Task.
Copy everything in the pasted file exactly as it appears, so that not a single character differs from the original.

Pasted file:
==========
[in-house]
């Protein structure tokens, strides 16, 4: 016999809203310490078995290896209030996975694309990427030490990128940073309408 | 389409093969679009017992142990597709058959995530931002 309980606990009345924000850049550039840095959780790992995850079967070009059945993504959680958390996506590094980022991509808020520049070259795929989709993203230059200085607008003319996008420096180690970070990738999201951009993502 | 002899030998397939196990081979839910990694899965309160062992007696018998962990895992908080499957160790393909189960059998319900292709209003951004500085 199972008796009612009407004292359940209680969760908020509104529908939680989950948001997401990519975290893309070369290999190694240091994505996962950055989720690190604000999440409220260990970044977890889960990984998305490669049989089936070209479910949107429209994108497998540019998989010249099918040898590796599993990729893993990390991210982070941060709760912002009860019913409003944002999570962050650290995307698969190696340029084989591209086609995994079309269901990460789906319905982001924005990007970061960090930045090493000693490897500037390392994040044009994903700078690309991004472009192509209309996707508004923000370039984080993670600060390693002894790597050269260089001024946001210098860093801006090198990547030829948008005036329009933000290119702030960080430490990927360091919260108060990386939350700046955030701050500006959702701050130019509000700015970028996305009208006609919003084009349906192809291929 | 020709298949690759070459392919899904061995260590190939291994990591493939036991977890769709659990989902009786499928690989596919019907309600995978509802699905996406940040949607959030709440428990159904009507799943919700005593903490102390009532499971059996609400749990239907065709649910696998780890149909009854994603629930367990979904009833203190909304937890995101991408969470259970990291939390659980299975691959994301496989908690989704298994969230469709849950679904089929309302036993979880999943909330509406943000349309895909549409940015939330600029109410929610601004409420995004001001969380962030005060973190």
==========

[in-house]
């Protein structure tokens, strides 16, 4: 016999809203310490078995290896209030996975694309990427030490990128940073309408 | 389409093969679009017992142990597709058959995530931002 309980606990009345924000850049550039840095959780790992995850079967070009059945993504959680958390996506590094980022991509808020520049070259795929989709993203230059200085607008003319996008420096180690970070990738999201951009993502 | 002899030998397939196990081979839910990694899965309160062992007696018998962990895992908080499957160790393909189960059998319900292709209003951004500085 199972008796009612009407004292359940209680969760908020509104529908939680989950948001997401990519975290893309070369290999190694240091994505996962950055989720690190604000999440409220260990970044977890889960990984998305490669049989089936070209479910949107429209994108497998540019998989010249099918040898590796599993990729893993990390991210982070941060709760912002009860019913409003944002999570962050650290995307698969190696340029084989591209086609995994079309269901990460789906319905982001924005990007970061960090930045090493000693490897500037390392994040044009994903700078690309991004472009192509209309996707508004923000370039984080993670600060390693002894790597050269260089001024946001210098860093801006090198990547030829948008005036329009933000290119702030960080430490990927360091919260108060990386939350700046955030701050500006959702701050130019509000700015970028996305009208006609919003084009349906192809291929 | 020709298949690759070459392919899904061995260590190939291994990591493939036991977890769709659990989902009786499928690989596919019907309600995978509802699905996406940040949607959030709440428990159904009507799943919700005593903490102390009532499971059996609400749990239907065709649910696998780890149909009854994603629930367990979904009833203190909304937890995101991408969470259970990291939390659980299975691959994301496989908690989704298994969230469709849950679904089929309302036993979880999943909330509406943000349309895909549409940015939330600029109410929610601004409420995004001001969380962030005060973190």